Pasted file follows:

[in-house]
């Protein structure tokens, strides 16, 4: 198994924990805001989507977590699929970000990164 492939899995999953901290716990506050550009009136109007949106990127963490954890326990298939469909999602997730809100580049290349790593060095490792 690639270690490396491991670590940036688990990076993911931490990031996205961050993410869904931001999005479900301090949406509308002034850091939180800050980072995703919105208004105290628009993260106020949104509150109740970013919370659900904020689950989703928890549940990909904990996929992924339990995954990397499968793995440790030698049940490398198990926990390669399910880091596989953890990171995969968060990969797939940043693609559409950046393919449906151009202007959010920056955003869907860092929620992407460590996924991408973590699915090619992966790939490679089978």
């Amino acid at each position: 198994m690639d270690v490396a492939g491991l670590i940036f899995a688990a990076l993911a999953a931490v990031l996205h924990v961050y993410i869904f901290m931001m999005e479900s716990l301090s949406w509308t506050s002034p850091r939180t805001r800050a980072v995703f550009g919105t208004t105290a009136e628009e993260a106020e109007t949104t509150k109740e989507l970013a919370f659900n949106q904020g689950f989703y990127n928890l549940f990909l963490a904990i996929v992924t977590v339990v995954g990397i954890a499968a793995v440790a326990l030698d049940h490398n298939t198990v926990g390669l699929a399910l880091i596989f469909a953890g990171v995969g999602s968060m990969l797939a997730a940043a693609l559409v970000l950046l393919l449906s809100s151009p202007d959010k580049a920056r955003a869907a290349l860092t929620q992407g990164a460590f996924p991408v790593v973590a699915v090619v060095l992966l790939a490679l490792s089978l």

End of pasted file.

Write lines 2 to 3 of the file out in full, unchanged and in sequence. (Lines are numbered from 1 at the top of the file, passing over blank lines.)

């Protein structure tokens, strides 16, 4: 198994924990805001989507977590699929970000990164 492939899995999953901290716990506050550009009136109007949106990127963490954890326990298939469909999602997730809100580049290349790593060095490792 690639270690490396491991670590940036688990990076993911931490990031996205961050993410869904931001999005479900301090949406509308002034850091939180800050980072995703919105208004105290628009993260106020949104509150109740970013919370659900904020689950989703928890549940990909904990996929992924339990995954990397499968793995440790030698049940490398198990926990390669399910880091596989953890990171995969968060990969797939940043693609559409950046393919449906151009202007959010920056955003869907860092929620992407460590996924991408973590699915090619992966790939490679089978």
């Amino acid at each position: 198994m690639d270690v490396a492939g491991l670590i940036f899995a688990a990076l993911a999953a931490v990031l996205h924990v961050y993410i869904f901290m931001m999005e479900s716990l301090s949406w509308t506050s002034p850091r939180t805001r800050a980072v995703f550009g919105t208004t105290a009136e628009e993260a106020e109007t949104t509150k109740e989507l970013a919370f659900n949106q904020g689950f989703y990127n928890l549940f990909l963490a904990i996929v992924t977590v339990v995954g990397i954890a499968a793995v440790a326990l030698d049940h490398n298939t198990v926990g390669l699929a399910l880091i596989f469909a953890g990171v995969g999602s968060m990969l797939a997730a940043a693609l559409v970000l950046l393919l449906s809100s151009p202007d959010k580049a920056r955003a869907a290349l860092t929620q992407g990164a460590f996924p991408v790593v973590a699915v090619v060095l992966l790939a490679l490792s089978l």